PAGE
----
Uses and limitations of FDG positron emission tomography in patients with head and neck cancer

Matthew M. Hanasono, Larisa D. Kunda, George M. Segall, Grace H. Ku, David J Terris

Research output: Contribution to journalArticle

123 Citations (Scopus)

Abstract

Objective: Numerous authors have reported the potential usefulness of positron emission tomography (PET). These studies have had conflicting results, at least partly owing to limited sample sizes. The objective of this study is to define not only the uses, but also the limitations of PET in patients with head and neck cancer. Study Design: Nonrandomized, retrospective analysis of PET at an academic institution. Methods: The authors performed 146 PET scans on 133 patients with head and neck cancer. Eighteen patients (19 PET scans) with thyroid disorders were excluded. A minimum 1 year of follow-up was available in 84 patients, who were separated into groups based on whether the PET was used to detect unknown primary cancers (n = 20), stage neck and nodal and distant metastases (n = 8), monitor response to nonsurgical therapy (n = 22), or detect recurrent or residual cancers (n = 34). The results of PET were compared with results from computed tomography (CT) and magnetic resonance imaging (MRI) performed in the same patients. Results: Of the unknown primary cancers, PET correctly identified 7 of 20 primary sites, giving a sensitivity of 35%. When combined with CT or MRI, the sensitivity increased to 40%. When used for detection of metastatic disease, PET demonstrated five of five nodal metastases (100%) and two of four distant metastases (50%). In evaluating the response to nonsurgical therapy, PET had a sensitivity of 50% and a specificity of 83% for detecting tumor at the primary site and sensitivity of 86% and a specificity of 73% for detecting nodal disease. When used for evaluation of recurrent/residual disease, PET identified seven of seven cases of local recurrences/residual disease and had a specificity of 85%. PET also detected seven of seven cases of nodal disease and had a specificity of 89%. Conclusions: For staging purposes, PET is limited by its lack of anatomic detail. However, PET compares favorably with CT and MRI in detecting recurrent/residual cancers. PET imaging complements the more traditional imaging modalities (CT or MRI), especially for an unknown primary cancer.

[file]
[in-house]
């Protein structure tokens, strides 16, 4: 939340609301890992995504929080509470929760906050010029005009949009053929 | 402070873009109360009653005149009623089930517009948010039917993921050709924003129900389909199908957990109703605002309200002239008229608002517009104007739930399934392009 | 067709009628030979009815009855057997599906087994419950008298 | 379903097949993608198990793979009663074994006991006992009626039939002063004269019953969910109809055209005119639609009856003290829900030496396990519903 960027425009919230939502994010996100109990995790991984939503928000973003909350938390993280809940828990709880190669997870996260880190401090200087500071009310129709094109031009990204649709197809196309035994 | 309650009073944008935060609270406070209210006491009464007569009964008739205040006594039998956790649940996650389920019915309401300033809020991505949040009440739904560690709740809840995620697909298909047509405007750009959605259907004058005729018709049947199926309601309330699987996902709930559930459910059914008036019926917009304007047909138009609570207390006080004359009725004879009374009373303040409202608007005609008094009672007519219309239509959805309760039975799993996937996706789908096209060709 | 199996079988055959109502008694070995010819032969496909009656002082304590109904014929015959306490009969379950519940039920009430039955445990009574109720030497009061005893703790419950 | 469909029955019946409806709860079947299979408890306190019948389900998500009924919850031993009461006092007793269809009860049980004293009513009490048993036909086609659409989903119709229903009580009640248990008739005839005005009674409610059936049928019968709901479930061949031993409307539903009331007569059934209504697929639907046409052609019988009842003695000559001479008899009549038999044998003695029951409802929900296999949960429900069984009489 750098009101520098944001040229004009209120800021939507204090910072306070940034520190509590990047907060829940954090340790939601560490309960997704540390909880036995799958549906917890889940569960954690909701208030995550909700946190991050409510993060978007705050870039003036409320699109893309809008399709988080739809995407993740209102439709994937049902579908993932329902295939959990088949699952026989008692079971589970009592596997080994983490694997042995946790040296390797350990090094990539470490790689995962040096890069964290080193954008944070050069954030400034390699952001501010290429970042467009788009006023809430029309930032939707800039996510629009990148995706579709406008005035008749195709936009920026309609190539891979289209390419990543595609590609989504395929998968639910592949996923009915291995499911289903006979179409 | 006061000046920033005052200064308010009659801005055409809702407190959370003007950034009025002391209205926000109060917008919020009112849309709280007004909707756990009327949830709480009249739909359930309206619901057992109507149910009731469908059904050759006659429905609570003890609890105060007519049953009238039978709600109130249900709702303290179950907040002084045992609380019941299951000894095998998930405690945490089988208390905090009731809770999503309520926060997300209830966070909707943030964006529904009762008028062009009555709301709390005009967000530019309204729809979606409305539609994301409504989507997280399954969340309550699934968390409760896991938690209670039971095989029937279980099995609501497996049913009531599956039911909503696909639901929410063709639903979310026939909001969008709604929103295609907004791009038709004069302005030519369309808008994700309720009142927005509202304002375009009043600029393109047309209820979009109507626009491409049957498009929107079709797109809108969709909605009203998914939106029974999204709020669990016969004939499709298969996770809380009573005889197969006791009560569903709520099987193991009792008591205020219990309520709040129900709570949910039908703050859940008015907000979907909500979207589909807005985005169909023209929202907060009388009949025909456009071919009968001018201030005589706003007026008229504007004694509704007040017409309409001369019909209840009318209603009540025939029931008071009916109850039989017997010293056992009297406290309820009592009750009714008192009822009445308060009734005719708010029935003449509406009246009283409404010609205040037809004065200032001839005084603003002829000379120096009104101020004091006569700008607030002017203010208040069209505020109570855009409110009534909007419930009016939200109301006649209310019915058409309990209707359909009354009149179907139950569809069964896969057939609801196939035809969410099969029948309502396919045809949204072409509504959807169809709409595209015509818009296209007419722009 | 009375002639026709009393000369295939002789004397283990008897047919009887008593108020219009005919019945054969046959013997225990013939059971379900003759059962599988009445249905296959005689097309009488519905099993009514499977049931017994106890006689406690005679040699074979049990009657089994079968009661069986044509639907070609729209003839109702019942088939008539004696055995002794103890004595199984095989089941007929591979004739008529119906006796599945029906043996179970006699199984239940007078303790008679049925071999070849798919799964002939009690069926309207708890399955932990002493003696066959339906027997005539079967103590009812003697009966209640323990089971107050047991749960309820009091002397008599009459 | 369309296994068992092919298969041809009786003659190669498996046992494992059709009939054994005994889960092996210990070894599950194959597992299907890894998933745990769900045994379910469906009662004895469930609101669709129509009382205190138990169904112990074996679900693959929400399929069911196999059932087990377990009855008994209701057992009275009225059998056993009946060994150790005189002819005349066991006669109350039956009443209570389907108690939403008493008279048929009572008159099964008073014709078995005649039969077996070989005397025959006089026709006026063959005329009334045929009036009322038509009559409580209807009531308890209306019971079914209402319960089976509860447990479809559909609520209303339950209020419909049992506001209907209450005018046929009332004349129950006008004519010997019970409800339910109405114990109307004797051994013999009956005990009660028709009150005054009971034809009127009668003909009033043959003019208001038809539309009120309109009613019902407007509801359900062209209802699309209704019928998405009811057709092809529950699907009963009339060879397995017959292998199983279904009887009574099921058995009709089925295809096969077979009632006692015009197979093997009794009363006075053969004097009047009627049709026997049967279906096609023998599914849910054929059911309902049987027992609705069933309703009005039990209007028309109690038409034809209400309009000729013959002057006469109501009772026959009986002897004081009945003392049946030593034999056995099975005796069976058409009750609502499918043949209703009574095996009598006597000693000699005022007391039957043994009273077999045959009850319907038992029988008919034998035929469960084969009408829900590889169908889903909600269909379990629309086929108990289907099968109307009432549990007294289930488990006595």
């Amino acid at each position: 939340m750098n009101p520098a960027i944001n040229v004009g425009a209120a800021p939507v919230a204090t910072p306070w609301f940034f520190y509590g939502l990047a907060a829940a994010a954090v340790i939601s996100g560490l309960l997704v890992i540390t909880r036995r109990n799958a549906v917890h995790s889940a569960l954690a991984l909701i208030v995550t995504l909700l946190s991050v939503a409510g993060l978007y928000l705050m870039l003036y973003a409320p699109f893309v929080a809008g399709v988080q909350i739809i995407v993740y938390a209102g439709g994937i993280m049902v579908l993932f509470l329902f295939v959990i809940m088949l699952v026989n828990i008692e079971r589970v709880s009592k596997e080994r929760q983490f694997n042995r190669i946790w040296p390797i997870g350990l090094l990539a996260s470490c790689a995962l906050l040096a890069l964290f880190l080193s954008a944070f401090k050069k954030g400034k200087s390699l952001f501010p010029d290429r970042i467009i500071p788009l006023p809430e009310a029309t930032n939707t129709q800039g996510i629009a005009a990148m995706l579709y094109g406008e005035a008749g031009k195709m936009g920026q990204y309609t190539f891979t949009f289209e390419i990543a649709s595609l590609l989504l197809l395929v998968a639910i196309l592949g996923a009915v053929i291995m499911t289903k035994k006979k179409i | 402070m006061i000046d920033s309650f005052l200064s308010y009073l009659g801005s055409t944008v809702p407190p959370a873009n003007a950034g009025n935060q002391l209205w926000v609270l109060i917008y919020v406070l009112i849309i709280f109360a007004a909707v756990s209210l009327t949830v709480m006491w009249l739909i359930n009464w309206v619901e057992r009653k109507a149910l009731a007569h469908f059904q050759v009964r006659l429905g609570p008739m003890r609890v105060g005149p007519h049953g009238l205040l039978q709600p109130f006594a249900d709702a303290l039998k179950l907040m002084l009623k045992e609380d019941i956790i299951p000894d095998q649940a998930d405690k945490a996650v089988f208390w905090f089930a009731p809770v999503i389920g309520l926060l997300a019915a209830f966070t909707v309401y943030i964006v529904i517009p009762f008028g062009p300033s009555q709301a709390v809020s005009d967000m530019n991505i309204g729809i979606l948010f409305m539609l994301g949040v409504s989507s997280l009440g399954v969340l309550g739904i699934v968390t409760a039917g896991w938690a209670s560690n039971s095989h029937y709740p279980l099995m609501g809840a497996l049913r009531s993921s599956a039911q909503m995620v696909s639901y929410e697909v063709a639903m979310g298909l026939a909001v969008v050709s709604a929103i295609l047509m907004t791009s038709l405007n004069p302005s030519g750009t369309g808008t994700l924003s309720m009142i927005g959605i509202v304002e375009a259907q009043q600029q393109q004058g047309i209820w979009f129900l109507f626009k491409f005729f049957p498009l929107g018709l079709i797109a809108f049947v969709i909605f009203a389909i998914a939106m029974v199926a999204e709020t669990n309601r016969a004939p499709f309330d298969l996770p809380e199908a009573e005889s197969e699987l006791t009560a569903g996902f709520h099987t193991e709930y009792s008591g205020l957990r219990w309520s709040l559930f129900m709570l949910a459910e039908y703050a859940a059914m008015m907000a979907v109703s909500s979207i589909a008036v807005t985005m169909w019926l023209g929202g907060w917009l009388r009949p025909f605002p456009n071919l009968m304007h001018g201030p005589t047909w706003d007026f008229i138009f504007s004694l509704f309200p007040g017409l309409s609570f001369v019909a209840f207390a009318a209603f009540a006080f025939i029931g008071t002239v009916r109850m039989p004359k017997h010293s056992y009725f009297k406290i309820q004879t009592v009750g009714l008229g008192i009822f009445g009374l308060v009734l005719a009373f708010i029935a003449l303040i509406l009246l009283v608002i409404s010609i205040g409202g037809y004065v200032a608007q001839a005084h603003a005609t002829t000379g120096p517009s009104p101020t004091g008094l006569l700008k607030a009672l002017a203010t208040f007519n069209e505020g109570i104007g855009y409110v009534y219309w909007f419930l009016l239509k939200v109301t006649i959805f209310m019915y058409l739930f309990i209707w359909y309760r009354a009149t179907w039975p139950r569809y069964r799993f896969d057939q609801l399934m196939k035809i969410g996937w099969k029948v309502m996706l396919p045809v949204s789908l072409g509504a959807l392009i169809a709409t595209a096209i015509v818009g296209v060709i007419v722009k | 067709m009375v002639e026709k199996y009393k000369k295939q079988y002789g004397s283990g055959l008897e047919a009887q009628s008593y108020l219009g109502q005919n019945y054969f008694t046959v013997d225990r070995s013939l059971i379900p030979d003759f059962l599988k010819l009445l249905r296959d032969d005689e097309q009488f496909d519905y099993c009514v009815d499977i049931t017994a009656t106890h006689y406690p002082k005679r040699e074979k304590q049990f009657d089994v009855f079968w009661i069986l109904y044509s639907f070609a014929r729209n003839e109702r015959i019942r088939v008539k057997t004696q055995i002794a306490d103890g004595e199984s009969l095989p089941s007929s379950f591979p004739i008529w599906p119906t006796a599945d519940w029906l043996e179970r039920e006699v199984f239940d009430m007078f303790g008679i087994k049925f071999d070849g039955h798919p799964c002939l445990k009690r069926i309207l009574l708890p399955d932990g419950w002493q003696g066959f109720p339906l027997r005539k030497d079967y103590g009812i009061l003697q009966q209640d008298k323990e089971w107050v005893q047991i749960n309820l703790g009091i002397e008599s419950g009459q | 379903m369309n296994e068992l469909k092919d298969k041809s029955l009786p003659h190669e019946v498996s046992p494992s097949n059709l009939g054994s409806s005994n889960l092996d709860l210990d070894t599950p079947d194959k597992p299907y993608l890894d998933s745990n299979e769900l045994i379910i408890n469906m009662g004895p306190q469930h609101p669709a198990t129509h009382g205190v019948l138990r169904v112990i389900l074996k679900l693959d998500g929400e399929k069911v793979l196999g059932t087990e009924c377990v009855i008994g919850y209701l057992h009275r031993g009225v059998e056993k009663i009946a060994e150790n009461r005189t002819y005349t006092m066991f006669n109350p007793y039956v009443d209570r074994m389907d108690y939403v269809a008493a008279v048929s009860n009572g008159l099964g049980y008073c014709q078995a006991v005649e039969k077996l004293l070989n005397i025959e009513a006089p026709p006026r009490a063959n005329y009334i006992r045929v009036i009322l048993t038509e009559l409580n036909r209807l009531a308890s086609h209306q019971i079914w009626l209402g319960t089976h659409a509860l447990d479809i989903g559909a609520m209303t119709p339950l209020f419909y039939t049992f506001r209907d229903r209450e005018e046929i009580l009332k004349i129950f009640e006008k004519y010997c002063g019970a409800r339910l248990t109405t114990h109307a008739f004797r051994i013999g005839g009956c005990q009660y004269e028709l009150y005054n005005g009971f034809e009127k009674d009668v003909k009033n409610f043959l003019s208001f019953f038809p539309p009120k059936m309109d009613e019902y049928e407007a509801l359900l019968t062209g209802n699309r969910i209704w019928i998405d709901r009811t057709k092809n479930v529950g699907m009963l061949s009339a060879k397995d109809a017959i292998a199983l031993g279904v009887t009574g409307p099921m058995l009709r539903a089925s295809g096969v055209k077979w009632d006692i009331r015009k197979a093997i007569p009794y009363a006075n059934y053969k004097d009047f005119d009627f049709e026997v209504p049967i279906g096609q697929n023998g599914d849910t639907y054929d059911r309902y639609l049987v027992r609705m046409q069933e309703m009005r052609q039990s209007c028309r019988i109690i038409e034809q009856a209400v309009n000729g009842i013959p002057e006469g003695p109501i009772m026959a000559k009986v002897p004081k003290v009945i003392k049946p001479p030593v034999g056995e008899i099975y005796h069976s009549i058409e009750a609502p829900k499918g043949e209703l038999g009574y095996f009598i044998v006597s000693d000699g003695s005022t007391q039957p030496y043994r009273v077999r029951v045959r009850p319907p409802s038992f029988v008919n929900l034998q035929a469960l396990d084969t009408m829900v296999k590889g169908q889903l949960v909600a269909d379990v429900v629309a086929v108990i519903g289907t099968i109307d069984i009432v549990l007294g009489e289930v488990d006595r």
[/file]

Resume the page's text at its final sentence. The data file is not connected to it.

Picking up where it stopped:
Original languageEnglish (US)
Pages (from-to)880-885
Number of pages6
JournalLaryngoscope
Volume109
Issue number6
DOIs
StatePublished - Jun 1 1999

Fingerprint

Head and Neck Neoplasms
Positron-Emission Tomography
Tomography
Magnetic Resonance Imaging
Residual Neoplasm
Neoplasm Metastasis